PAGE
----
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I'm trying to plot a Heaviside function over [-1,1]x[-1,1] using pgfplots. The function has a value of 1 when x+y > 1/2 and 0 otherwise (so the line is not aligned with x nor y axes). The problem is that the plot shows staircasing so the function does not look sharp close to the line. This is what I have so far in my MWE:

\documentclass[tikz]{standalone}
\usepackage{pgfplots}

\pgfmathdeclarefunction{Heaviside}{2}{%
  \pgfmathparse{#1+#2<-0.5 ? 0 : 1}%
}

\begin{document}
\begin{tikzpicture}

\begin{axis}

\addplot3[surf, domain=-1:1, y domain=-1:1, samples=20]
  {Heaviside(x,y)};
  
\end{axis}
\end{tikzpicture}
\end{document}

which produces

Heaviside function

1 Answer 1

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There is nothing wrong with your plot. The solution to jaggedness for a 1D function plotted in 2D is to increase samples. You can do the same here, but you will quickly run into computer limits.

A solution can not involve a function, because the function would need to be evaluated in a huge number of points to show the discontinuity in a smooth way. The only solution I see is to use the fact that you know where the discontinuity is and then add the different areas with a patch plot like this:

\documentclass[tikz, border=1cm]{standalone}
\usepackage{pgfplots}
\pgfplotsset{compat=1.18}
\usepgfplotslibrary{patchplots}
\begin{document}
\begin{tikzpicture}
\begin{axis}
\addplot3[patch, shader=faceted, faceted color=black] coordinates {(-1,-1,0) (0.5,-1,0) (-1,0.5,0)};  
\addplot3[patch, shader=faceted, patch type=polygon, vertex count=5, faceted color=black, forget plot] coordinates { (-1,0.5,1) (0.5,-1,1) (1,-1,1) (1,1,1) (-1,1,1)}; 
%\addplot3[patch, shader=interp, patch type=rectangle, patch refines=3, forget plot] coordinates { (-1,0.5,0) (0.5,-1,0) (0.5,-1,1) (-1,0.5,1)};  
%\addplot3[patch, mesh, patch type=rectangle, black, forget plot] coordinates { (-1,0.5,0) (0.5,-1,0) (0.5,-1,1) (-1,0.5,1)};  
\end{axis}
\end{tikzpicture}
\end{document}

3D graph with discontinuity area 3D graph with discontinuity area including discontinuity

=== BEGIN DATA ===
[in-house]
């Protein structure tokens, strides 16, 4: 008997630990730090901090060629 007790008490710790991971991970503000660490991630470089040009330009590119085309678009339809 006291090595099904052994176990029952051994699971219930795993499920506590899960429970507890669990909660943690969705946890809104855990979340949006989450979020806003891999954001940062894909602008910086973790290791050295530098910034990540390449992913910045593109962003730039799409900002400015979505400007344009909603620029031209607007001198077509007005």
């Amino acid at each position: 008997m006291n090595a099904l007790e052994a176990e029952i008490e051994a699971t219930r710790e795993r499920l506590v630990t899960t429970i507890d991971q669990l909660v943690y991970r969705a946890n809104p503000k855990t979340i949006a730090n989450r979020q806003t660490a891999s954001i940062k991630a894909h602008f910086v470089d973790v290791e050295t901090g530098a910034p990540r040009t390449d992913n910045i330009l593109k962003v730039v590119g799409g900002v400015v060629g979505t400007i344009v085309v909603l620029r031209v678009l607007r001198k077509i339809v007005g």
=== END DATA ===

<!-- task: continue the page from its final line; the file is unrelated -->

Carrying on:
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  • Can we specify the plotting domain instead of using coordinates? I ask because the objective is to plot the multiplication of this Heaviside function with another complex function, and of course I can't do that the way you describe it.
    – aaragon
    Commented Sep 5, 2022 at 7:51
  • I do not understand what your goal is. The plotting domain IS in the coordinates. If you can not analyse your function yourself, then the only options is to increase the samples. Try samples=100 Commented Sep 5, 2022 at 8:00
  • So the function above is 1 in some part of the domain and 0 elsewhere. But the function I'm interested in is a multiplication of this function with a harmonic function. Therefore, I would have to multiply the function above by some complex function of sin and cos, and then plot the result. So if I use your approach above. I would have to specify the plotting domain for the non-zero component, and I don't think it can be done the way you show it.
    – aaragon
    Commented Sep 5, 2022 at 11:27
  • You need to ask a new question. This is the best I can answer for this question, and you have not even upvoted. Commented Sep 5, 2022 at 11:32
  • The question is the same, all I ask is whether there's another way to specify the domain where a function is valid. You used coordinates so you plotted the function using a polygonal domain. There must be another way, perhaps by parameterization? I'm not sure but I guess yours is not the only way to address this problem (and thus why I haven't marked it as an answer yet).
    – aaragon
    Commented Sep 5, 2022 at 12:01

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